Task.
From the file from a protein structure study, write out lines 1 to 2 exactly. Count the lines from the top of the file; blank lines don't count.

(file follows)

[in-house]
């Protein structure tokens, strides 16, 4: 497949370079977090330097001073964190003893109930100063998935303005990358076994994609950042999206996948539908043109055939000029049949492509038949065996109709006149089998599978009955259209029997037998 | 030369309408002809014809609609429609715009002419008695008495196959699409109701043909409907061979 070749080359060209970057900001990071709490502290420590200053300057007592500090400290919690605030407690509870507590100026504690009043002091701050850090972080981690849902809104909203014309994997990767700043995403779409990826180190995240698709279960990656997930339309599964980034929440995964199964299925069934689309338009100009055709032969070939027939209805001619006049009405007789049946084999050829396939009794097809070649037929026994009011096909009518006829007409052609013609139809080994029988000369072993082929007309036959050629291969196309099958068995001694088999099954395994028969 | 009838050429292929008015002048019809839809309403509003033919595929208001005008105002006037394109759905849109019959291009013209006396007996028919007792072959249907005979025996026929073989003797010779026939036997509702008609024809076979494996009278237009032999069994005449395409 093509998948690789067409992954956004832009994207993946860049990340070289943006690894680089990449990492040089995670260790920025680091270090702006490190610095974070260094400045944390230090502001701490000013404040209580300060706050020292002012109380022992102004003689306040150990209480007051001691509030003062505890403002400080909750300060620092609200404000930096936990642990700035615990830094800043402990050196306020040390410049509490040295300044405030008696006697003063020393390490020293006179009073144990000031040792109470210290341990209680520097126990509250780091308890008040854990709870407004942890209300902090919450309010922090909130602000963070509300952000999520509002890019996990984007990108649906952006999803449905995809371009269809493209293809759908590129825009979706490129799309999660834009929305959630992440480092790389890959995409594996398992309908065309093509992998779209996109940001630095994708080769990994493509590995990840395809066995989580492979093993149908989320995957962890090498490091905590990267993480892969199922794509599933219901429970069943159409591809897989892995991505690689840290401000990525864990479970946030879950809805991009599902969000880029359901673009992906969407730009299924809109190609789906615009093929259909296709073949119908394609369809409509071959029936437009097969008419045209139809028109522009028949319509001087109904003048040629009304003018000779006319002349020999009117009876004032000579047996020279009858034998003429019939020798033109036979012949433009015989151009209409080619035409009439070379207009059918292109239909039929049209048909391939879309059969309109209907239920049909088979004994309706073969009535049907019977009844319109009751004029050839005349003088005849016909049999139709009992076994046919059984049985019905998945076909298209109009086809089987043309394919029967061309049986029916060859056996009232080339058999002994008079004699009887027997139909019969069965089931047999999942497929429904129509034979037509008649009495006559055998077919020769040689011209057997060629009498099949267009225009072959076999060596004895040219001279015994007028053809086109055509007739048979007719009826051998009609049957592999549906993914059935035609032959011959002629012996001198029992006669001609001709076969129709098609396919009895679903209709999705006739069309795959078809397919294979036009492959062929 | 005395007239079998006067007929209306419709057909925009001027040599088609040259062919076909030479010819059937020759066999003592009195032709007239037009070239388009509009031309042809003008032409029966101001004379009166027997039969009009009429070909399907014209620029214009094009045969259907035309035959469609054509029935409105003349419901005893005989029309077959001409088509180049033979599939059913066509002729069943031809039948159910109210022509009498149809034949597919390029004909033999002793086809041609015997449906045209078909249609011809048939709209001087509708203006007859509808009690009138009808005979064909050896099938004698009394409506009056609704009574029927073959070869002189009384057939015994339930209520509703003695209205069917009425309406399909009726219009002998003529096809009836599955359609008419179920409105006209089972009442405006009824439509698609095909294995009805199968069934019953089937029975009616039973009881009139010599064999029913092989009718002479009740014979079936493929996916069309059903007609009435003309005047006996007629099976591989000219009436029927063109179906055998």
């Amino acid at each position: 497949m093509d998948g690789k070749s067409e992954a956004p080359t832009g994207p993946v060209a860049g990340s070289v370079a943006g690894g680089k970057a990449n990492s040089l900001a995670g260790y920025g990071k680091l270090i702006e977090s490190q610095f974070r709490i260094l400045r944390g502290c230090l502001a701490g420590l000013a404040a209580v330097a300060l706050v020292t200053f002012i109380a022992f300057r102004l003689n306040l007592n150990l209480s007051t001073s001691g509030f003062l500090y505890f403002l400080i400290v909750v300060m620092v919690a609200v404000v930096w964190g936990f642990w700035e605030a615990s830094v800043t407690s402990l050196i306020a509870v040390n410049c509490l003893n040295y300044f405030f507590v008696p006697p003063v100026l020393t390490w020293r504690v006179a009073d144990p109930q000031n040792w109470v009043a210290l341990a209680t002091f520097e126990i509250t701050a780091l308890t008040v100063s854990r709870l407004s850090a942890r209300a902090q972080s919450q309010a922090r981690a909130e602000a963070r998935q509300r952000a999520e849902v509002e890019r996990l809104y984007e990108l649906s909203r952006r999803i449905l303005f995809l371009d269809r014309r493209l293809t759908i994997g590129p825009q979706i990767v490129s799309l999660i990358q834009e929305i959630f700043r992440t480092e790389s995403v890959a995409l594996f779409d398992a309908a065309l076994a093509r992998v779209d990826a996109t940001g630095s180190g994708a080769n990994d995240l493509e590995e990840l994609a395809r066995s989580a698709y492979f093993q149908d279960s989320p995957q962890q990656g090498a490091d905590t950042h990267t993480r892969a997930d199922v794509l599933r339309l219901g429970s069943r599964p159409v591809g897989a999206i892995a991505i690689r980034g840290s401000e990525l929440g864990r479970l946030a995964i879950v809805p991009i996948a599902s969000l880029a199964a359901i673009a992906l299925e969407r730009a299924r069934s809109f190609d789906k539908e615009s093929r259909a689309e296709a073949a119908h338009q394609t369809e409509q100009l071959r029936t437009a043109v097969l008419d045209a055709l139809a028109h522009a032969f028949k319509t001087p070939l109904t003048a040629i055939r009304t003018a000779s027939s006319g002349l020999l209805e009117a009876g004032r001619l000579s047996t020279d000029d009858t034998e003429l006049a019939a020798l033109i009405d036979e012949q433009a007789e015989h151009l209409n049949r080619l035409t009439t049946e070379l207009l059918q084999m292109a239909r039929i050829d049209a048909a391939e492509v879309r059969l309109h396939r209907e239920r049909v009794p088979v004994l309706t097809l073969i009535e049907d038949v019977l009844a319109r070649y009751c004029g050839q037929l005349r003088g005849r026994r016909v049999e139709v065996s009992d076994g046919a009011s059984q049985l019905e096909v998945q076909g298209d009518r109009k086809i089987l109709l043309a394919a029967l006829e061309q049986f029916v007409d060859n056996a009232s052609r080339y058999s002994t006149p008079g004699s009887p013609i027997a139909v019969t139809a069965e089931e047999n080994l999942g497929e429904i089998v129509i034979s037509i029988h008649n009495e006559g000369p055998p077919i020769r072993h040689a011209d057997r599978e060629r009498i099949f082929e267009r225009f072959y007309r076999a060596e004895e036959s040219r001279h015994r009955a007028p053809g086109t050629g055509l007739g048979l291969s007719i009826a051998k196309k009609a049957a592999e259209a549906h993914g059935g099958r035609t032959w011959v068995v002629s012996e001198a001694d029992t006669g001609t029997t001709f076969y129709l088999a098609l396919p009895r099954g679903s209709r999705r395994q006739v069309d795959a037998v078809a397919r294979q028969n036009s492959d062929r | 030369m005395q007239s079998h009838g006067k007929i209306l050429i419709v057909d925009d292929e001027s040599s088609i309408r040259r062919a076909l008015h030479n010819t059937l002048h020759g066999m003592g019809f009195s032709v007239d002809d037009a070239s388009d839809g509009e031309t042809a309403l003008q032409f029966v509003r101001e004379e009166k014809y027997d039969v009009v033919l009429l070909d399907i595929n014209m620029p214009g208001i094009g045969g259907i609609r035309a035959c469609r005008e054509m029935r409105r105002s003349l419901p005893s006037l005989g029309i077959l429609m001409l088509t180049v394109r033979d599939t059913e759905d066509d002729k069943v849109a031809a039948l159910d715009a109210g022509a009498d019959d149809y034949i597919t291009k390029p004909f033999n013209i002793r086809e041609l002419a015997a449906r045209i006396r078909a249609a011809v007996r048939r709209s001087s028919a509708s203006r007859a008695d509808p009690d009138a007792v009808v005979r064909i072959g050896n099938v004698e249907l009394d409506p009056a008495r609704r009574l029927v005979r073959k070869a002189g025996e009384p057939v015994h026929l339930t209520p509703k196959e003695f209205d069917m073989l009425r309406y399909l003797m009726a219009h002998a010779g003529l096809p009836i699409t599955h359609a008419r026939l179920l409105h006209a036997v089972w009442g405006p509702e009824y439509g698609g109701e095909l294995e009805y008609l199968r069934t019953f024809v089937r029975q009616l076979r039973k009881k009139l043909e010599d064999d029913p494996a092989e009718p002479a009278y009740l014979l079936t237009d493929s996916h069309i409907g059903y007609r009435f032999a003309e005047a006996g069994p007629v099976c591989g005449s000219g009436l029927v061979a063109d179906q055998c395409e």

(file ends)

[in-house]
């Protein structure tokens, strides 16, 4: 497949370079977090330097001073964190003893109930100063998935303005990358076994994609950042999206996948539908043109055939000029049949492509038949065996109709006149089998599978009955259209029997037998 | 030369309408002809014809609609429609715009002419008695008495196959699409109701043909409907061979 070749080359060209970057900001990071709490502290420590200053300057007592500090400290919690605030407690509870507590100026504690009043002091701050850090972080981690849902809104909203014309994997990767700043995403779409990826180190995240698709279960990656997930339309599964980034929440995964199964299925069934689309338009100009055709032969070939027939209805001619006049009405007789049946084999050829396939009794097809070649037929026994009011096909009518006829007409052609013609139809080994029988000369072993082929007309036959050629291969196309099958068995001694088999099954395994028969 | 009838050429292929008015002048019809839809309403509003033919595929208001005008105002006037394109759905849109019959291009013209006396007996028919007792072959249907005979025996026929073989003797010779026939036997509702008609024809076979494996009278237009032999069994005449395409 093509998948690789067409992954956004832009994207993946860049990340070289943006690894680089990449990492040089995670260790920025680091270090702006490190610095974070260094400045944390230090502001701490000013404040209580300060706050020292002012109380022992102004003689306040150990209480007051001691509030003062505890403002400080909750300060620092609200404000930096936990642990700035615990830094800043402990050196306020040390410049509490040295300044405030008696006697003063020393390490020293006179009073144990000031040792109470210290341990209680520097126990509250780091308890008040854990709870407004942890209300902090919450309010922090909130602000963070509300952000999520509002890019996990984007990108649906952006999803449905995809371009269809493209293809759908590129825009979706490129799309999660834009929305959630992440480092790389890959995409594996398992309908065309093509992998779209996109940001630095994708080769990994493509590995990840395809066995989580492979093993149908989320995957962890090498490091905590990267993480892969199922794509599933219901429970069943159409591809897989892995991505690689840290401000990525864990479970946030879950809805991009599902969000880029359901673009992906969407730009299924809109190609789906615009093929259909296709073949119908394609369809409509071959029936437009097969008419045209139809028109522009028949319509001087109904003048040629009304003018000779006319002349020999009117009876004032000579047996020279009858034998003429019939020798033109036979012949433009015989151009209409080619035409009439070379207009059918292109239909039929049209048909391939879309059969309109209907239920049909088979004994309706073969009535049907019977009844319109009751004029050839005349003088005849016909049999139709009992076994046919059984049985019905998945076909298209109009086809089987043309394919029967061309049986029916060859056996009232080339058999002994008079004699009887027997139909019969069965089931047999999942497929429904129509034979037509008649009495006559055998077919020769040689011209057997060629009498099949267009225009072959076999060596004895040219001279015994007028053809086109055509007739048979007719009826051998009609049957592999549906993914059935035609032959011959002629012996001198029992006669001609001709076969129709098609396919009895679903209709999705006739069309795959078809397919294979036009492959062929 | 005395007239079998006067007929209306419709057909925009001027040599088609040259062919076909030479010819059937020759066999003592009195032709007239037009070239388009509009031309042809003008032409029966101001004379009166027997039969009009009429070909399907014209620029214009094009045969259907035309035959469609054509029935409105003349419901005893005989029309077959001409088509180049033979599939059913066509002729069943031809039948159910109210022509009498149809034949597919390029004909033999002793086809041609015997449906045209078909249609011809048939709209001087509708203006007859509808009690009138009808005979064909050896099938004698009394409506009056609704009574029927073959070869002189009384057939015994339930209520509703003695209205069917009425309406399909009726219009002998003529096809009836599955359609008419179920409105006209089972009442405006009824439509698609095909294995009805199968069934019953089937029975009616039973009881009139010599064999029913092989009718002479009740014979079936493929996916069309059903007609009435003309005047006996007629099976591989000219009436029927063109179906055998």